Demand history can provide forecasters with key insights into current trends, seasonal patterns and the relationships between demand and explanatory variables. Thus, creating forecasts when little or no demand history is available is particularly challenging. In this installment of Forecasting 101 we’ll examine different approaches to creating forecasts when little or no demand history is available.
We’ll be concentrating on cases where the lack of demand history is due to circumstances such as rapidly changing product lines, short life-cycle products or expanding territories/customer bases, and there is a relationship between the items with limited history and other items that the organization forecasts. The article will not cover new product forecasting models designed for new-to-world or new-to-company products.
Create a Forecast History
When confronted with little or no historic demand, one option is to create a “forecast history” for the item (i.e., a surrogate demand history) and then apply a statistical forecasting method to generate the forecast. If you are forecasting numerous items, most of which have substantial demand histories, this approach is attractive in that once you’ve created the forecast history, the item in question can be treated like every other item.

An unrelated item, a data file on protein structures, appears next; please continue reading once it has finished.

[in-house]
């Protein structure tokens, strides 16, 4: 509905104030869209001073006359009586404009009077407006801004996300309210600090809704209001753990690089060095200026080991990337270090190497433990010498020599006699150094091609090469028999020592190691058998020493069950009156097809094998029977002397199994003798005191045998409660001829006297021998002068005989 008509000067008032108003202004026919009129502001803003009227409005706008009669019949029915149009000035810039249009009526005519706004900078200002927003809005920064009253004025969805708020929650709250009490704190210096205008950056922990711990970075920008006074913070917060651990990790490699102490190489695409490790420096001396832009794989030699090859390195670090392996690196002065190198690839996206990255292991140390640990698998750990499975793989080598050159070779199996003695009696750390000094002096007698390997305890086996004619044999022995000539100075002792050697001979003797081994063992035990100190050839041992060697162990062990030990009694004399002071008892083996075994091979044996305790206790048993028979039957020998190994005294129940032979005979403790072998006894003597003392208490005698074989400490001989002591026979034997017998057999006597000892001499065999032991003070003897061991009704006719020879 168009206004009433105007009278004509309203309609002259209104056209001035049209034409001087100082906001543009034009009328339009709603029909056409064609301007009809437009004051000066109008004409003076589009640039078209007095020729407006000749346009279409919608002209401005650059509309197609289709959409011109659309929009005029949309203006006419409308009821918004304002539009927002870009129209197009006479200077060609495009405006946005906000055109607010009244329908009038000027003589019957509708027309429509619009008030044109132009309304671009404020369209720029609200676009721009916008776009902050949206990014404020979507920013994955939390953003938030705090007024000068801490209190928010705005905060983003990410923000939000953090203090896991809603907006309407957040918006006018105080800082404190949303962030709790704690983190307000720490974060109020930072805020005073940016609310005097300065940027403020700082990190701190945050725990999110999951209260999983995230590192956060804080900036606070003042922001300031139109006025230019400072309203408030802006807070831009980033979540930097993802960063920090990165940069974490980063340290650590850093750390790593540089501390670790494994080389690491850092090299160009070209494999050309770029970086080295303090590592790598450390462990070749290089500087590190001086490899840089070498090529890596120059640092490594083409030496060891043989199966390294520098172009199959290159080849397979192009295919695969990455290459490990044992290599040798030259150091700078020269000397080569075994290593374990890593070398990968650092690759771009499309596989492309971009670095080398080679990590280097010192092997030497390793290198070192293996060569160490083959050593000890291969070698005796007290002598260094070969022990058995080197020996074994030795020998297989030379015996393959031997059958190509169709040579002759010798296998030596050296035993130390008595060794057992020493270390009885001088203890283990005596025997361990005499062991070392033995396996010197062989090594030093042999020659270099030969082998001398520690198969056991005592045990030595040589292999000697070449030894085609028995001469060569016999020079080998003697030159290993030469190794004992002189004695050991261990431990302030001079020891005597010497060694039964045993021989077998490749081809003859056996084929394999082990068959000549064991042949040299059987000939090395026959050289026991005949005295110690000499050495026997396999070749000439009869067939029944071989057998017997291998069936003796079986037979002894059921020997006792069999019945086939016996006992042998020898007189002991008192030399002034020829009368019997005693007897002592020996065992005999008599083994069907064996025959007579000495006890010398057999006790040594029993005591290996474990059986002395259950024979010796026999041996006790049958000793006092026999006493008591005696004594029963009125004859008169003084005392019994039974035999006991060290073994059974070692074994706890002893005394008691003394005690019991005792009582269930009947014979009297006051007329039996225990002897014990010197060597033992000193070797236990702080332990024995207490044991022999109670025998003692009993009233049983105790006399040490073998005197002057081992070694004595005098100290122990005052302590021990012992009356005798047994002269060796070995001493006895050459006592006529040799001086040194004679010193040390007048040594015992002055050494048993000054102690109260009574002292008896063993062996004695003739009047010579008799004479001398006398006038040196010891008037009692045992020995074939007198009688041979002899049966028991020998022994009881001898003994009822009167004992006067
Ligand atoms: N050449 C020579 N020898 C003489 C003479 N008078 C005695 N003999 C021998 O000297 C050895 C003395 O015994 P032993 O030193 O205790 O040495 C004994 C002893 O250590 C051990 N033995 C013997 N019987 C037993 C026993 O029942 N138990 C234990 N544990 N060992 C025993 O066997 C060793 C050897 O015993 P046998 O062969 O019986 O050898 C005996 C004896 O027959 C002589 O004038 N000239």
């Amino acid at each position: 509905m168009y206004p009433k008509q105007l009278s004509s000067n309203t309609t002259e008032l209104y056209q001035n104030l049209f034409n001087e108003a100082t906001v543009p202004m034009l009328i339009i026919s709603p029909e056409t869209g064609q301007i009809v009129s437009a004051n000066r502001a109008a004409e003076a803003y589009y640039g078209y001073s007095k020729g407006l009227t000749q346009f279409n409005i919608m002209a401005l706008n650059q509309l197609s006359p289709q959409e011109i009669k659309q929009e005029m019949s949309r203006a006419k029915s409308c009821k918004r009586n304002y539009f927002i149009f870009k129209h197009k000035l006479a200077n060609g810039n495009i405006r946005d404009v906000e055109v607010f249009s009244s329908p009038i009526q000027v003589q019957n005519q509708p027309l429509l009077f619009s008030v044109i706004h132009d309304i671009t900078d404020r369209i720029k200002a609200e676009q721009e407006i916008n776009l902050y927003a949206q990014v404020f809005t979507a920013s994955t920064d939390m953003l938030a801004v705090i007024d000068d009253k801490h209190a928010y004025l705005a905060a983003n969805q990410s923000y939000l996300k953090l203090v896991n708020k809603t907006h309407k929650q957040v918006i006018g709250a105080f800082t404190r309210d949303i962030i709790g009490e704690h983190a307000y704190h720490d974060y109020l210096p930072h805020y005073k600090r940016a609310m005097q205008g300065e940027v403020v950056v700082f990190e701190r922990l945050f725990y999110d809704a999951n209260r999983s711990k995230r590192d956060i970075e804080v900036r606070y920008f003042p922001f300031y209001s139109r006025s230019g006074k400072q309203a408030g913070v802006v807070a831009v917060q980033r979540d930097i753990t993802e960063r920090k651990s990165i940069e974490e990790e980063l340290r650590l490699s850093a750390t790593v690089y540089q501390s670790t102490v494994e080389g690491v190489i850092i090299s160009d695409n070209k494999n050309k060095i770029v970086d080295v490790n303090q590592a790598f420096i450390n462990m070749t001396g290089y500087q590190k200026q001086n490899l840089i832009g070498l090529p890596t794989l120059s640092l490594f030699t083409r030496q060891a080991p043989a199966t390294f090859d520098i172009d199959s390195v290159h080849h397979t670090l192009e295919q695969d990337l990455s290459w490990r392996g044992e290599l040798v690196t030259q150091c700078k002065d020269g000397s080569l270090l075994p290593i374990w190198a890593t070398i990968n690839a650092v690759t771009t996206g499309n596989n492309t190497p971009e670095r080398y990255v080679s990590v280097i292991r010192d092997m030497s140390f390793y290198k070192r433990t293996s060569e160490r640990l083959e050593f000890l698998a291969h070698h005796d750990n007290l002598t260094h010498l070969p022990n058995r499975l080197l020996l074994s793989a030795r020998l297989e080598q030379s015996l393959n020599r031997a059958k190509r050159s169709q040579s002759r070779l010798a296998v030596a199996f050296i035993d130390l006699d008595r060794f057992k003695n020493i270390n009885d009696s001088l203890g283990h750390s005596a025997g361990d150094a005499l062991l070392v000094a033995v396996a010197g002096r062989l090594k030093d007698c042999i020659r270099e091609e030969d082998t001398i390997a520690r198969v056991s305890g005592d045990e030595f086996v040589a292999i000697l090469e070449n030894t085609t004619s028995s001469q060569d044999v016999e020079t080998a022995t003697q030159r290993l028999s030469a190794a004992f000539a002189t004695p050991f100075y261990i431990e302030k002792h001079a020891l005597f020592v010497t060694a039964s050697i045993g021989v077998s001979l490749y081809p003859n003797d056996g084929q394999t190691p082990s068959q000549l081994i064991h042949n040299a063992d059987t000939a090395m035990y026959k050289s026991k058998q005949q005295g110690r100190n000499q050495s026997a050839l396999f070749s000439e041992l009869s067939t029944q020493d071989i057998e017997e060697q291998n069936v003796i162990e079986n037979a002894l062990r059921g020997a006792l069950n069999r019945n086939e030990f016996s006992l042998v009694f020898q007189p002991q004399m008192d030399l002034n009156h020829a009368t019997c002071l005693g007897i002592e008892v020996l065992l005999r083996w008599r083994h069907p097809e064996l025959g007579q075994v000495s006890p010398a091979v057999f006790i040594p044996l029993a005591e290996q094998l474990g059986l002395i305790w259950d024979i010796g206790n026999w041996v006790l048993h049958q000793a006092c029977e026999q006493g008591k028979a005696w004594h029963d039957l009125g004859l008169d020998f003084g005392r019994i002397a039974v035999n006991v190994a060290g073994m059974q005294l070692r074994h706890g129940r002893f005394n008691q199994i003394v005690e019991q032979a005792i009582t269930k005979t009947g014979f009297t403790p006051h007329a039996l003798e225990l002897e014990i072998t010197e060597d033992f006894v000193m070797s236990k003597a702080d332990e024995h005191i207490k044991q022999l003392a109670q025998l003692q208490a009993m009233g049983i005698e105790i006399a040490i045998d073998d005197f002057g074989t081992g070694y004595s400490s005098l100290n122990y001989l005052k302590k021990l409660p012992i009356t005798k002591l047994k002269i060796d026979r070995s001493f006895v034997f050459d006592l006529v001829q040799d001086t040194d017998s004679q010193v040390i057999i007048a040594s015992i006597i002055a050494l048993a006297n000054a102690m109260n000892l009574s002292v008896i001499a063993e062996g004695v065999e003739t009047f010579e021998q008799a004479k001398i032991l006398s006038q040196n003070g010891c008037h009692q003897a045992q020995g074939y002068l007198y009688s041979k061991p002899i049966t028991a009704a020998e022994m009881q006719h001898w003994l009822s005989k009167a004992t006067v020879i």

Forecast histories are often used when forecasting replacement products and product line extensions. For example, if your company replaces a current product with a new and improved version, the new version is assigned a new SKU code and needs to be forecasted. The old SKU will no longer be offered. Creating a forecast history which combines the demand history for the old SKU with the demand history (if available) for the new one is very logical and yields a forecast history long enough to support the same modeling approaches used for the old SKU.
Most product replacements and product line extensions are more complicated than the example above, so the “history mapping” required to create the forecast history may need to be more customized.
If the item with limited demand history is part of a larger group of items and the group-level demand history is longer, then a top-down approach should be considered. In a top-down approach the group-level data is forecasted and then proportionally allocated to generate lower-level (component) forecasts.
In general, top-down approaches leverage structure that exists in higher-level aggregate data to improve forecasts at lower levels of the forecasting hierarchy. In cases where the demand history at the lower levels is limited, top-down approaches can be particularly effective.
Let’s illustrate this with an example.
Figure 1 shows monthly sales for a brand of cough syrup. Figure 2 shows monthly sales for a specific SKU. The company assigns a unique SKU number to each flavor-by-bottle-size combination that it produces.
Consider the two graphs. Notice that at the brand level, there is more structure to the data. The seasonal pattern is readily apparent and there is less noise. More than three years of demand history is available at the brand level, while only 8 months of history exists for the recently-introduced SKU.